Economics is particularly vulnerable to this sort of malign feedback because its raw material – human beings making economic decisions – is so complex that the only way to control all the variables is to impose conditions so arbitrary and rigid that the results have only the most distant relation to the real world. The logical way out of this trap is to concentrate on the equivalent of natural history, which is economic history: the record of what has actually happened in human communities under different economic conditions. This is exactly what those who predicted the housing crash did: they noted that a set of conditions in the past (a bubble) consistently led to a common result (a crash) and used that knowledge to make accurate predictions about the future.

Ann Coulter Says We Should “Rape the Planet”

Ann Coulter knows how to sell books and antagonize me. While I don't want to give her more publicity, some of her quotes are just too brazen to ignore. Here's an example:

The ethic of conservation is the explicit abnegation of man's dominion over the Earth. The lower species are here for our use. God said so: Go forth, be fruitful, multiply, and rape the planet — it's yours. That's our job: drilling, mining and stripping. Sweaters are the anti-Biblical view. Big gas-guzzling cars with phones and CD players and wet bars — that's the Biblical view.

Ann Coulter

BTW: How many children does she have that will have to live on the raped planet?

The Simple Life

I want to simplify my life. My work is complex enough; I don't need by non-work life to be complex. Zen Habits has some ideas for simple living. Now I need to make time and to try some of these ideas.

Link: Simple Living Manifesto: 72 Ideas to Simplify Your Life

The Short List
For the cynics who say that the list below is too long, there are really only two steps to simplifying:

  1. Identify what’s most important to you.
  2. Eliminate everything else.

Of course, that’s not terribly useful unless you can see how to apply that to different areas of your life, so I present to you the Long List.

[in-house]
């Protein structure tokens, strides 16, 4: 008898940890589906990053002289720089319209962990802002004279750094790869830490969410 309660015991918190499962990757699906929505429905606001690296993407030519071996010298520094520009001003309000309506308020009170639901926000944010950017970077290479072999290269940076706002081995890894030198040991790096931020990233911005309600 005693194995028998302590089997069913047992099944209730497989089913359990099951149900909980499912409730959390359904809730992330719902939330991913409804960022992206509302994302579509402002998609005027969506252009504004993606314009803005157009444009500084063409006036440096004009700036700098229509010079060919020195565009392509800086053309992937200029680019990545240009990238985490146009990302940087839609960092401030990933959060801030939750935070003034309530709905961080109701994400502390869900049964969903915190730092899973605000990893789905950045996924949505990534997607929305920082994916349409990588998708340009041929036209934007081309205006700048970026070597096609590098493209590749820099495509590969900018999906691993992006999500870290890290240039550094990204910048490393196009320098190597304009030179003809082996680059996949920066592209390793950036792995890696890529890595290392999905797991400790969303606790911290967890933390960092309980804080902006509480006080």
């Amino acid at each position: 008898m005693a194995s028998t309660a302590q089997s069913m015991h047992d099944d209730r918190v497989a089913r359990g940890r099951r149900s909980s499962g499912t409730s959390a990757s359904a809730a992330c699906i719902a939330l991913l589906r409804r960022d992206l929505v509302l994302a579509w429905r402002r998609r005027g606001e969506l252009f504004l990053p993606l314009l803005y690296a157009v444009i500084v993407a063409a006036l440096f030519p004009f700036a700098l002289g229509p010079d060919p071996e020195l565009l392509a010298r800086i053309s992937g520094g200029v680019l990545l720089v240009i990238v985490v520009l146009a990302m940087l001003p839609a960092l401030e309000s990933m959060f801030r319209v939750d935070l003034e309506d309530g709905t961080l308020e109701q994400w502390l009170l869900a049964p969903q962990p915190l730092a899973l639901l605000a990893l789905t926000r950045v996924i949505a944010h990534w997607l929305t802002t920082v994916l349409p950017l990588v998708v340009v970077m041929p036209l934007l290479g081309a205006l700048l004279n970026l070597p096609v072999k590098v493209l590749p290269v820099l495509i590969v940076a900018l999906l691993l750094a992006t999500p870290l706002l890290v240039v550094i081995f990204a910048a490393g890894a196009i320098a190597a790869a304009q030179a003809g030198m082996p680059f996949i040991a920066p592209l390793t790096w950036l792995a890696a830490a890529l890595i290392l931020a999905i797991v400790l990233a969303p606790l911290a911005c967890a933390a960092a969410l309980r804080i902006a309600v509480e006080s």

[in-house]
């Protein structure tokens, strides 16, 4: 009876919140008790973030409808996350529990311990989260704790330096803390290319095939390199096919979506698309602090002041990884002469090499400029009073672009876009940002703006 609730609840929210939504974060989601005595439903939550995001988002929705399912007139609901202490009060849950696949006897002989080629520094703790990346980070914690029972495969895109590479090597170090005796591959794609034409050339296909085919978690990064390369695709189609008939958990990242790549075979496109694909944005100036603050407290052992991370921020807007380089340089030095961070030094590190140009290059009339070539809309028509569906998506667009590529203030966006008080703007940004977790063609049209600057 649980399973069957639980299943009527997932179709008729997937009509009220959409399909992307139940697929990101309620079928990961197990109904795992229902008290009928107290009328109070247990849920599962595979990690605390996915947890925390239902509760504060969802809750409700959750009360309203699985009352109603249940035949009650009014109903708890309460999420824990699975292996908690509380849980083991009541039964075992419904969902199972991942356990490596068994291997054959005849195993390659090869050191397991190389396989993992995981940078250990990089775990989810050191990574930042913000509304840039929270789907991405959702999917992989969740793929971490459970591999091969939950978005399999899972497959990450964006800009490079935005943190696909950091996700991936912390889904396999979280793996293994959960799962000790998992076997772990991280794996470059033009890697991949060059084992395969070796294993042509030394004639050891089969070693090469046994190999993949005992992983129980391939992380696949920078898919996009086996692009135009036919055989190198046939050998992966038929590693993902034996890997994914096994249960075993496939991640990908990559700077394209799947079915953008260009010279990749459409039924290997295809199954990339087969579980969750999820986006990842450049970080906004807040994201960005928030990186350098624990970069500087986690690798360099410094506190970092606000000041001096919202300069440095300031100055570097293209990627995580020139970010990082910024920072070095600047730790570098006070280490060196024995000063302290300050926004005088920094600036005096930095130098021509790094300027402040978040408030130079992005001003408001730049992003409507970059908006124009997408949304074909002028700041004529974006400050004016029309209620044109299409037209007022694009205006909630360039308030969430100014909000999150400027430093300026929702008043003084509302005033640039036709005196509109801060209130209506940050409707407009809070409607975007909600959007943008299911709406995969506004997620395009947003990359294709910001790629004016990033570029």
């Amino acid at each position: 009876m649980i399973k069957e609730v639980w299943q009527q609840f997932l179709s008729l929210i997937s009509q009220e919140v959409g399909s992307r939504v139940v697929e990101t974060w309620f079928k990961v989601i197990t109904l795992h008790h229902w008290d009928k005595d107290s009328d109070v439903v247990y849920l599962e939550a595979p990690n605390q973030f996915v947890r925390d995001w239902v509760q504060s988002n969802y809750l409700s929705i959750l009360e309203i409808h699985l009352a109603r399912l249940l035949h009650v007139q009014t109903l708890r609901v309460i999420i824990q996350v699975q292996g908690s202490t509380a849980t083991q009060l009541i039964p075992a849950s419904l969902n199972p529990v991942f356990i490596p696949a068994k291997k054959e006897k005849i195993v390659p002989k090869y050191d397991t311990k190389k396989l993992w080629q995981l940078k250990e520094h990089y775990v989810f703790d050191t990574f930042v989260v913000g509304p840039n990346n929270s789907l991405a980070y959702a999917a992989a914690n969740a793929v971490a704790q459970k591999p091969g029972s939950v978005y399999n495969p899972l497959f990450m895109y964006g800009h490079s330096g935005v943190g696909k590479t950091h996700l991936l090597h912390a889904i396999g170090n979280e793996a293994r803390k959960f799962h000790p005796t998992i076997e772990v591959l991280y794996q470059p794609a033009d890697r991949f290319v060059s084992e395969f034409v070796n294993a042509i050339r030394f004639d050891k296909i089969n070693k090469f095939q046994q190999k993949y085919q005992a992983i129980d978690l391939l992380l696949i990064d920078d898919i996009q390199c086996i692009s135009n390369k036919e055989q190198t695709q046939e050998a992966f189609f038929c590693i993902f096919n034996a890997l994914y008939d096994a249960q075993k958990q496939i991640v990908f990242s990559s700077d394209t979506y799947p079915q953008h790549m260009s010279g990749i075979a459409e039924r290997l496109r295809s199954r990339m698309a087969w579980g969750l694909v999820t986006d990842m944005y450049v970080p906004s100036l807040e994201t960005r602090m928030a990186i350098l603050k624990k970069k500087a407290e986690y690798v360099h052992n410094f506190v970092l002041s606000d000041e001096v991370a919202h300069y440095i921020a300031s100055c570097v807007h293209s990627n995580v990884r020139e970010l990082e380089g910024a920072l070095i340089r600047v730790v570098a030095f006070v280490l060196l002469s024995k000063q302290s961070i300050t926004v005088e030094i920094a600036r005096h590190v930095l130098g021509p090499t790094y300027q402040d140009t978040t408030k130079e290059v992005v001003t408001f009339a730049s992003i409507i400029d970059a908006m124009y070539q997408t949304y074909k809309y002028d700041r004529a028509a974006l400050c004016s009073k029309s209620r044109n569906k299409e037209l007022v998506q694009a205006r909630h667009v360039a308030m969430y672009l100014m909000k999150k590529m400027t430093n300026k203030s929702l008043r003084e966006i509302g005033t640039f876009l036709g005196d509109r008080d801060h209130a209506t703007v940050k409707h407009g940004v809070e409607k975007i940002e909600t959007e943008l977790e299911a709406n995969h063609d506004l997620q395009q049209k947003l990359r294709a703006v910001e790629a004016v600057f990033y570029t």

The Long List
There can be no step-by-step guide to simplifying your life, but I’ve compiled an incomplete list of ideas that should help anyone trying to find the simple life. Not every tip will work for you — choose the ones that appeal and apply to your life.

One important note: this list will be criticized for being too complicated, especially as it provides a bunch of links. Don’t stress out about all of that. Just choose one at a time, and focus on that. When you’re done with that, focus on the next thing.

  1. Make a list of your top 4-5 important things. What’s most important to you? What do you value most? What 4-5 things do you most want to do in your life? Simplifying starts with these priorities, as you are trying to make room in your life so you have more time for these things.
  2. Evaluate your commitments. Look at everything you’ve got going on in your life. Everything, from work to home to civic to kids’ activities to hobbies to side businesses to other projects. Think about which of these really gives you value, which ones you love doing. Which of these are in line with the 4-5 most important things you listed above? Drop those that aren’t in line with those things. Article here.
  3. Evaluate your time. How do you spend your day? What things do you do, from the time you wake up to the time you go to sleep? Make a list, and evaluate whether they’re in line with your priorities. If not, eliminate the things that aren’t, and focus on what’s important. Redesign your day.